Not making any of that up, folks. In fact, I'm kinda selling it short. For you see, Blood Freak claims to be the world's only giant turkey monster, anti-drug, pro-religion gore film ever made. And I'm here to tell you that it is all that AND a whole lot more. When it was released in 1972, the film barely made a blip on the radar but its notorious reputation and relative obscurity made it a must see for any lover of fermented cinematic cheese. Luckily, the fine folks at Something Weird Video finally got this thing out on DVD for the whole world to see and it's been warping minds ever since.
Some call it the missing link between the gorenagraphic films of Hershel Gordon Lewis and William Graefe and the fundamentalist whackadoodle films of Ron Ormond and Donald Thompson. Some call it blasphemous, some call it ludicrous, others call it awful. I call it something else: the greatest cinematically challenged movie ever made. Worst movie ever? Nay, one of the greatest movies of all time.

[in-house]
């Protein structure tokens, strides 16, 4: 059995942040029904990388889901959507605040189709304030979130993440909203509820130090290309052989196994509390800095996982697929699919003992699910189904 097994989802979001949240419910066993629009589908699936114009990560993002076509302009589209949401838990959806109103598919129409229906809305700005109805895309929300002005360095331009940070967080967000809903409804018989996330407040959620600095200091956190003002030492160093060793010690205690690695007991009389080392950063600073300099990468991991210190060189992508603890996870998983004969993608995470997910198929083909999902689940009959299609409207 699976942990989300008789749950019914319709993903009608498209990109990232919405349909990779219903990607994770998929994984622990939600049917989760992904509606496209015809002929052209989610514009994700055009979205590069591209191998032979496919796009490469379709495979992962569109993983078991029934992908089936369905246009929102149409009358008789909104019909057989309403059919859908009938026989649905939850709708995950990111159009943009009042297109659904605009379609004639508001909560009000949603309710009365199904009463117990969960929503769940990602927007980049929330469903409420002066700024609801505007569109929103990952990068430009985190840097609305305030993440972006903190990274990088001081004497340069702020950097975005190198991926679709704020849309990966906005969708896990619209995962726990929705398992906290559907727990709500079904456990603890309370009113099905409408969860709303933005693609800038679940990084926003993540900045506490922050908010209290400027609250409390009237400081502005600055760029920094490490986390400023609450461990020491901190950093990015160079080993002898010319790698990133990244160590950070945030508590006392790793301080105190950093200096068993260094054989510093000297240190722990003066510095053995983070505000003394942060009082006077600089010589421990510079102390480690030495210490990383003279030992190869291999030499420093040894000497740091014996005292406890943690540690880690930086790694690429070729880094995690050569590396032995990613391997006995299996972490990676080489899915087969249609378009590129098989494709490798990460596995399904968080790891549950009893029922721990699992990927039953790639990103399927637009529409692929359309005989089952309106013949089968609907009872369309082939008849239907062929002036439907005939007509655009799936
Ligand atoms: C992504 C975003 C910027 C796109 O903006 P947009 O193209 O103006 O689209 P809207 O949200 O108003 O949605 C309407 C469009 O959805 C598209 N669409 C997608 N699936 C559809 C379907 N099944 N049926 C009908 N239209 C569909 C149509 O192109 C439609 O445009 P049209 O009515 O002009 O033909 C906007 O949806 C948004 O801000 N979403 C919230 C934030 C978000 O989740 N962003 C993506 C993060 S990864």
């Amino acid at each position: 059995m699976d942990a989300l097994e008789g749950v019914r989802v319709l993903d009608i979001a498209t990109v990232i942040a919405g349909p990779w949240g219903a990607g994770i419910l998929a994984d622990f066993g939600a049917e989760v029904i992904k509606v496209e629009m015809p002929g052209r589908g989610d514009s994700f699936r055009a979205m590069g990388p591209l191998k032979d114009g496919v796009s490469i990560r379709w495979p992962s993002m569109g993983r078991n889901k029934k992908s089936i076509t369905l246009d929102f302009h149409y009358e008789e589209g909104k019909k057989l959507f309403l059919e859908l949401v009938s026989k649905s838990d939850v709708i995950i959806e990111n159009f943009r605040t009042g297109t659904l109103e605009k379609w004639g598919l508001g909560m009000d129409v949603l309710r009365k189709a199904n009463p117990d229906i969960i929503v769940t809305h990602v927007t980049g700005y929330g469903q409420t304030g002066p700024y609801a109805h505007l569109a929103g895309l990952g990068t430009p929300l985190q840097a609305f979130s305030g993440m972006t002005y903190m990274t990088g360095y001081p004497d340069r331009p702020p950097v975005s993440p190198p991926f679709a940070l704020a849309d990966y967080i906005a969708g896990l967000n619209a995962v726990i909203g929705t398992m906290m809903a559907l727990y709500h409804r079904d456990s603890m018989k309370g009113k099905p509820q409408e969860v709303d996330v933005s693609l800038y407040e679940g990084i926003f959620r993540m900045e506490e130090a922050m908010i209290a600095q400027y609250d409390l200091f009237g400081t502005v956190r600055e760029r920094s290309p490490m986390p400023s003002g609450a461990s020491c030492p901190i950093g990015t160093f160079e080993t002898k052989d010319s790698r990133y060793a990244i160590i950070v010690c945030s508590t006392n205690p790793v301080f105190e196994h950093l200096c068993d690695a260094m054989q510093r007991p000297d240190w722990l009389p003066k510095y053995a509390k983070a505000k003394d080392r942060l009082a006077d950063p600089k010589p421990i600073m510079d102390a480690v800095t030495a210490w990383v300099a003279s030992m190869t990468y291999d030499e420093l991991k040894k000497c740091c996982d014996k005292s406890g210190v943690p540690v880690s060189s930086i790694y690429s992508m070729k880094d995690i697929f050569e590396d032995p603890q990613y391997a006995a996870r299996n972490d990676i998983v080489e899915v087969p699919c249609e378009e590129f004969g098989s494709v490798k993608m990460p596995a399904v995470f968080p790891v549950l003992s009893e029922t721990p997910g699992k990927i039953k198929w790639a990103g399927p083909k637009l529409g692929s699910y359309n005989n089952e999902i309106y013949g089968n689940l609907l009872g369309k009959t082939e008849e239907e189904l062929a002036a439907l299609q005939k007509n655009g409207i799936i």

A delight for audiences everywhere, then, Blood Freak wasn't the most pleasant experience for Hawkes, though. Seems the production went bankrupt midway so he finished the film out of his own pocket. And what little profits he made were used to help finance his own private sanctuary for abused and abandoned big cats near Loxahatchee, Fla., where Hawkes lived in relative obscurity until one of his animals decided to go for an unsupervised stroll.
Other points of interest:
For a more comprehensive look at Blood Freak, check out my full review at 3B Theater.